Javascript hard binding code snippet. (I dont understand the syntax of it)

I am reading YDKJS this and prototypes and here is a code snippet:

function foo(something){
	console.log(this.a,something);   //display the two numbers you got, one is this.a which is 2, 
//second is an argument that is currently vacant and waiting for input
	return this.a+something;	//add this 2 numbers up

var obj={a:2};//set the value of a

var bar=function(){return foo.apply(obj,arguments);}; //?

var b=bar(3);


I understand that in this snippet, they wrapped a bar variable outside of the function call, just to create this so called hard binding and hence prevent this.a’s value changes to global variable.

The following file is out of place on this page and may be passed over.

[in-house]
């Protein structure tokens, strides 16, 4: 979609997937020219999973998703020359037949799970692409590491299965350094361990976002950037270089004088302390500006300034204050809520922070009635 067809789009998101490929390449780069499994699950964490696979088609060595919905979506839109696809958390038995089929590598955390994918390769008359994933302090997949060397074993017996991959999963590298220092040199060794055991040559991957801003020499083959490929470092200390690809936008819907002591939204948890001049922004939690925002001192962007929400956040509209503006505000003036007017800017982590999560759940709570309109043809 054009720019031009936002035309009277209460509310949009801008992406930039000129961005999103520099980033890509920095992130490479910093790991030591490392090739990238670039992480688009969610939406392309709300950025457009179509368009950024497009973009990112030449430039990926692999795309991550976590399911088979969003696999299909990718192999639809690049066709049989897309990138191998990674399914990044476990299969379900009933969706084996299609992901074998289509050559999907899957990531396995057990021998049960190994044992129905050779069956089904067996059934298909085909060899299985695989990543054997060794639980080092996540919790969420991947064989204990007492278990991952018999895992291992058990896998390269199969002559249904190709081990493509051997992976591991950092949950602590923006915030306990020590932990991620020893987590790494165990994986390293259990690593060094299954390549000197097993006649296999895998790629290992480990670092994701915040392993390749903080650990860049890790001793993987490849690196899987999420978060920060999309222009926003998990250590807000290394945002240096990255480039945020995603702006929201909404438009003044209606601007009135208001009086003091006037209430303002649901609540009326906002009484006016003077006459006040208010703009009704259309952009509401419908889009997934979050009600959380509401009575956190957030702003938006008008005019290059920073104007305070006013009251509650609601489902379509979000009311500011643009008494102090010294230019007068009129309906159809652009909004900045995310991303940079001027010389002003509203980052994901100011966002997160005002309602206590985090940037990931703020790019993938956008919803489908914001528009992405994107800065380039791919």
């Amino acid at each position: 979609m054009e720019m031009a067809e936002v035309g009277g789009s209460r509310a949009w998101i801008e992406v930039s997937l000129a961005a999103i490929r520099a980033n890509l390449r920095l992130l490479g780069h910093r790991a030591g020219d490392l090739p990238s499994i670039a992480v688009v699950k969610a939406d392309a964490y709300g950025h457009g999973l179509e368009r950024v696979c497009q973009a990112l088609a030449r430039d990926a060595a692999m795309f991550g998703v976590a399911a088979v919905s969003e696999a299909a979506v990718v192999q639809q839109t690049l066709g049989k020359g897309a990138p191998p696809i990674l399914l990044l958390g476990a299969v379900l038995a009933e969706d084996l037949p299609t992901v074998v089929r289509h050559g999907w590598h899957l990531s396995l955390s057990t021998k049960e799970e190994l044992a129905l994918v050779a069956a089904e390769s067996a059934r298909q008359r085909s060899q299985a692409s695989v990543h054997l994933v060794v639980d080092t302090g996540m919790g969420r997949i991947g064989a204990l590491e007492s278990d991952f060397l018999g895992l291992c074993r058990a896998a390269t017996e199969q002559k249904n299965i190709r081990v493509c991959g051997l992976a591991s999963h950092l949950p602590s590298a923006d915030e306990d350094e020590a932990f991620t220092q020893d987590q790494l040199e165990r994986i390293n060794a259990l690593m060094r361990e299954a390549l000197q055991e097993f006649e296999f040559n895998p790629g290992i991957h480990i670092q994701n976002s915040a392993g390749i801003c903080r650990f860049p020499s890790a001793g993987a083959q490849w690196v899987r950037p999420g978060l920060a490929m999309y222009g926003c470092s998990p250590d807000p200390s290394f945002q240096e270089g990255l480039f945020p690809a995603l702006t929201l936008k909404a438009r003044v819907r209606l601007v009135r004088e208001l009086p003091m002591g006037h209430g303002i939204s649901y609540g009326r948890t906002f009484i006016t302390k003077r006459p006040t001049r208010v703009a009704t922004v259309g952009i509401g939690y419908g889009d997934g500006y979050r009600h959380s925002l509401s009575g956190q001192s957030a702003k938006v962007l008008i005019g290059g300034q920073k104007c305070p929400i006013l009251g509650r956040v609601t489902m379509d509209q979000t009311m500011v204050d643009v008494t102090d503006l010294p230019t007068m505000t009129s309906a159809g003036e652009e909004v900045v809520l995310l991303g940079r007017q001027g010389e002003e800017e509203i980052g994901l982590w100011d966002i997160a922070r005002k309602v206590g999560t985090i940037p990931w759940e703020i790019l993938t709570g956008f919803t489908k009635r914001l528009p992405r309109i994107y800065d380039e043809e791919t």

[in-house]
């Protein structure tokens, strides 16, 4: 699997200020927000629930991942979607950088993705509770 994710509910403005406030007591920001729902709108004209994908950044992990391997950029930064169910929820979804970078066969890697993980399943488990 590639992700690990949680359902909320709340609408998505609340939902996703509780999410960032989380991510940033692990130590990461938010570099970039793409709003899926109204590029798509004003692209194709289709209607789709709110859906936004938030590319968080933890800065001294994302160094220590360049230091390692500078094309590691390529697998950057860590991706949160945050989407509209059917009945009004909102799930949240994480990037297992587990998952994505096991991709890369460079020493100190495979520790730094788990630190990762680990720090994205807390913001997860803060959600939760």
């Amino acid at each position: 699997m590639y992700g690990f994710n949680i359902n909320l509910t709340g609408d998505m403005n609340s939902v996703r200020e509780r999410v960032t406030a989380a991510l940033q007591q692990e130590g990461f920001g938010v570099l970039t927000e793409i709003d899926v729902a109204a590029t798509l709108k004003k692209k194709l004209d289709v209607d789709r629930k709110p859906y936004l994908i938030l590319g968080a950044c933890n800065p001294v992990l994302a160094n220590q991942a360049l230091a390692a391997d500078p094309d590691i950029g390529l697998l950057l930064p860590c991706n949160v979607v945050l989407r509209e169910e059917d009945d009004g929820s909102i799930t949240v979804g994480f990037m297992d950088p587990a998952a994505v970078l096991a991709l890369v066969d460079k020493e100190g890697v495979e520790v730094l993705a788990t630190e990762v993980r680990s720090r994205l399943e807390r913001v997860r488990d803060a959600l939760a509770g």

What I dont understand is return foo.apply(obj,arguments); I dont understand the syntax of it. could someone explain it to me what does it do?

The apply() method calls a function with a given this value, and arguments provided as an array (or an array-like object).




Does feel strange, but javascript functions are first class objects
It makes a lot more sense that it is a prototype method being called.
I am still new to JS, learned something today, ahead of schedule.

Thank you!


You are returning the foo function invocation with a


value that points to the global object


The second parameter is an array of arguments which is what apply takes for its second argument.
Because you pass in a


context you are able to reference the property


of the



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